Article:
Who Should Be Allowed To Make Decisions Regarding Fisheries?
Foreword: This article has absolutely nothing to do with being a republican or democrat, I don’t care about that stuff, to each their own. This article has to do with choices, don’t forget that!
Ah the government. Whether you think they’re out to tap into our brains and control us or just a paper pushing façade for our country, they exist and can have profound impacts on our natural resources. An article written this year in May by Scott Learn from The Oregonian, discusses the on-going battle regarding fish stocking in the North Cascades National Park1. A particular fish stocking program (not the first one to be held here) has been going on for over 40 years in several mountain ponds in the park, which historically, did not hold any fish at all. Now, the park’s environmental protection specialists believe the fish stocking should not continue and all remaining fish from previous stockings should be killed or fished out. Why? Because they want to get more in line with their mission, which is to maintain and preserve ecosystems in their natural state (totally understandable). Yellowstone, Mount Rainer, and Sequoia Parks no longer stock fish in lakes that historically didn’t have fish, so what’s the big deal? Some groups, like the Trail Blazers (a volunteer group) say there is a historical case for the stocking events and question how trout in lakes is any less compatible with the natural flow of the land than a man-made trail (also really good point). Even the states fish and game department are not seeing eye to eye with park officials. The state sees opportunity to provide recreational activities for the public in the Cascades, and a historic one at that, going back to the late 1800’s. For nearly 150 years, the state has been implementing strategies to engage public use on these lands, clearly something the park officials aren’t super happy about. There has historically been a tremendous amount of tension between the park and state officials and now, the question at hand has been brought to Congress. Imagine things being so contentious between conservationists, that their resolution is to go to Congress? Congress had until July 1st, 2019 to act. Due to the inaction of Congress, the stocking program in the 42 lakes in the North Cascades has ceased all stocking operations.
The Deschutes River in Oregon, will Congress decide the fait of fish here one day?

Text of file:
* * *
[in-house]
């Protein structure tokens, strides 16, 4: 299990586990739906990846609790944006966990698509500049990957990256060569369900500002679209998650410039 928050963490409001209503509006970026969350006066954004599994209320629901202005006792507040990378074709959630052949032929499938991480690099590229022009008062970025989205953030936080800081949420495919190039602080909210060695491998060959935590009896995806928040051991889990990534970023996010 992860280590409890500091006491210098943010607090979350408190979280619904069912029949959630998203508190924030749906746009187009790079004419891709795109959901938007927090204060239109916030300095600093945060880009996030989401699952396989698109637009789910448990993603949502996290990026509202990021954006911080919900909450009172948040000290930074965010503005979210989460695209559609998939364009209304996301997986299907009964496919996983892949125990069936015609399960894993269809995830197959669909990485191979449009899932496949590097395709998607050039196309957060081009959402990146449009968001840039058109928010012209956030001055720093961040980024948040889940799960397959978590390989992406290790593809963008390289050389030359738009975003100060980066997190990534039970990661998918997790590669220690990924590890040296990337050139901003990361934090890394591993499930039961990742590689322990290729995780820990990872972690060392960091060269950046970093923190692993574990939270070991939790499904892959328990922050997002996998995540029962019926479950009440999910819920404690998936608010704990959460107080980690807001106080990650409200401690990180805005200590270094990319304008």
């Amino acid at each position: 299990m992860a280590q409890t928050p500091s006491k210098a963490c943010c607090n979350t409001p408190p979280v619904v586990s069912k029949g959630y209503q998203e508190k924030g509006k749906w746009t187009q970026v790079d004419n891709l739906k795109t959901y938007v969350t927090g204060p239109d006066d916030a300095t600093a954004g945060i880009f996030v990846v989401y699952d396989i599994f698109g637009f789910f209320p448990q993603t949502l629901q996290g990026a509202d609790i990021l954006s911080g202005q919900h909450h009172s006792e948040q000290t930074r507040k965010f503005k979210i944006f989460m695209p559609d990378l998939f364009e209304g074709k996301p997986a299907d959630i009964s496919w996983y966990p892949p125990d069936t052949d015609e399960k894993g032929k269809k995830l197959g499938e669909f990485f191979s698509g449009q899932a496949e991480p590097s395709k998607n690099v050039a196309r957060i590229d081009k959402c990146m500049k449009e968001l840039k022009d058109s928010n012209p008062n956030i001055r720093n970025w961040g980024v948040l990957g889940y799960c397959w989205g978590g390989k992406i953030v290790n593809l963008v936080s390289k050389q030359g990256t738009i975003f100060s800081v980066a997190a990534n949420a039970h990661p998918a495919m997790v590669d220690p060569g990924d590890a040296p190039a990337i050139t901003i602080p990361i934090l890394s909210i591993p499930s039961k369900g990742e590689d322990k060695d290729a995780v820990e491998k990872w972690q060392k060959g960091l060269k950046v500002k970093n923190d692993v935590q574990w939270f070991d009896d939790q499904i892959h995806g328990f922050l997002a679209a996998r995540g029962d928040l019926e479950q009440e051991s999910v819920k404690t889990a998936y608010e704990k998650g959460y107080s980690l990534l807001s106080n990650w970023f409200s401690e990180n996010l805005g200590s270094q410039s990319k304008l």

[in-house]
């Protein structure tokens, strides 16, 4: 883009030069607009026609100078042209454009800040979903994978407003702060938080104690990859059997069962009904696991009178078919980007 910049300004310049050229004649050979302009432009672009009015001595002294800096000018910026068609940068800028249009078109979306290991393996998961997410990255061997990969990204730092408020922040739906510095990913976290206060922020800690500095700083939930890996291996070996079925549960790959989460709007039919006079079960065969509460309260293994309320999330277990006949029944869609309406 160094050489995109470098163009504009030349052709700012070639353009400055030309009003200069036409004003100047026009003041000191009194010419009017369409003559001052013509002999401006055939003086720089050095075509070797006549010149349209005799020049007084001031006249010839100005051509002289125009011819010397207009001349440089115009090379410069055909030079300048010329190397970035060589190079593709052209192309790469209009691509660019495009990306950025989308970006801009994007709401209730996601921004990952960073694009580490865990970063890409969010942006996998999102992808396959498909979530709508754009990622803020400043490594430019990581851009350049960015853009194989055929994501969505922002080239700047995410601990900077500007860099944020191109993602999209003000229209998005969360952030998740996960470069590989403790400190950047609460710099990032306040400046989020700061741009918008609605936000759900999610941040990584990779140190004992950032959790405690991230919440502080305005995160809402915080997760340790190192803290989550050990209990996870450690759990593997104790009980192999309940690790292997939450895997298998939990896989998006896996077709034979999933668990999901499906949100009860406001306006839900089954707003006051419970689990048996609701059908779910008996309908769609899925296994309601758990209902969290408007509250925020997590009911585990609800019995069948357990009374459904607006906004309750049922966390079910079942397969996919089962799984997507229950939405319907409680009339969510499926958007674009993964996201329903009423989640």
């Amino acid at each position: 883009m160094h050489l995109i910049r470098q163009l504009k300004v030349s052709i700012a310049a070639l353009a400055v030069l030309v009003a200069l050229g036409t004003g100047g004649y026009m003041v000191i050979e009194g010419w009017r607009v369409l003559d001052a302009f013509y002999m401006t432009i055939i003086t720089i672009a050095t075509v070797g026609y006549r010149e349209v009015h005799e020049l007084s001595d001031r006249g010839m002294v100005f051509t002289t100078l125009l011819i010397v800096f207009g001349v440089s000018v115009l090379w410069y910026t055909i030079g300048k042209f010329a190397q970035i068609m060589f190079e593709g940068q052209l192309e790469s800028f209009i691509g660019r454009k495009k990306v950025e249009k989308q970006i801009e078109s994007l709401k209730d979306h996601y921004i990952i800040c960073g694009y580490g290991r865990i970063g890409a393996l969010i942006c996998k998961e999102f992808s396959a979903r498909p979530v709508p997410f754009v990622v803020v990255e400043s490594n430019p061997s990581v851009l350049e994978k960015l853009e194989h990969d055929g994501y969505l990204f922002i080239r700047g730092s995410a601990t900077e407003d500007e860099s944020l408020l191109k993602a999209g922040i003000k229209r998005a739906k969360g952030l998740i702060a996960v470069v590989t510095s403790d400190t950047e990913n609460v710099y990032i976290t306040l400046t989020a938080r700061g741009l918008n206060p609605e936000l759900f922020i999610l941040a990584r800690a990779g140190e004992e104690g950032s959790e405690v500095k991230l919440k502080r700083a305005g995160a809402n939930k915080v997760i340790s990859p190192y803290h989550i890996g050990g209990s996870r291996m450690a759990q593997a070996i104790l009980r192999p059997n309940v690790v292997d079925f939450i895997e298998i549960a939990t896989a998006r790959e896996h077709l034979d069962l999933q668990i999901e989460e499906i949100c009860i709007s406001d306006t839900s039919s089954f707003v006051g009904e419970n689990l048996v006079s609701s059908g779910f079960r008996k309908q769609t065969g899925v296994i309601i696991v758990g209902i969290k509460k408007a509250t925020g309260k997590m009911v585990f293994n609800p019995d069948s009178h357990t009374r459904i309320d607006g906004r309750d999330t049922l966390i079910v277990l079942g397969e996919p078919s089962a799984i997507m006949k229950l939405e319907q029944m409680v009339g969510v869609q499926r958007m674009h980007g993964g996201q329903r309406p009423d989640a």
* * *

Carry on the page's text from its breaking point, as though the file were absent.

Now, whether the halt to the program is good or bad is irrelevant to me. What is relevant is the path in which the decision was ultimately made. What if Congress had acted and the stocking programs were to continue? Once again, the interest of the fishery (or lack there of) seems to not be at the forefront of the decision. Several groups were involved who had conflicting views and I did not go into the entire history of the situation above, but conflicting views were present at the most knowledgeable level. Who can make a more informed decision than the State’s fish biologist and park specialists? By sending the decision off to Congress, a less informed decision was made. Our state and park officials should be able to come to a decision without the help of congress. We hire fisheries biologists, environmental aides, and conservational technicians to assess situations and make educated and informed decisions, better decisions than the likelihood of Congressional men and woman. Now, let’s say a critical point or decision was needed by May 20th, but congress couldn’t get to the topic till July 1st, what then? Are we becoming so convoluted in our decision making at the state and local level that we are putting potential fisheries at risk? Not to take away from our congressional body, but there aren’t many that hold seats that are true experts in fisheries, so why is it even an option to get them involved? Is getting them involved immoral? Yes, I just brought up morality regarding fish decisions. The state fish biologists and park rangers knowingly brought a final decision to a party of lesser understanding regarding the situation at hand. Is that or is that not reckless behavior teetering on the line of immoral? Imagine if two electricians were at a disagreement while wiring your house, and they said, screw it, let’s go ask a plumber and then made their decision based on the plumber’s answer! Would you want those electricians wiring your home?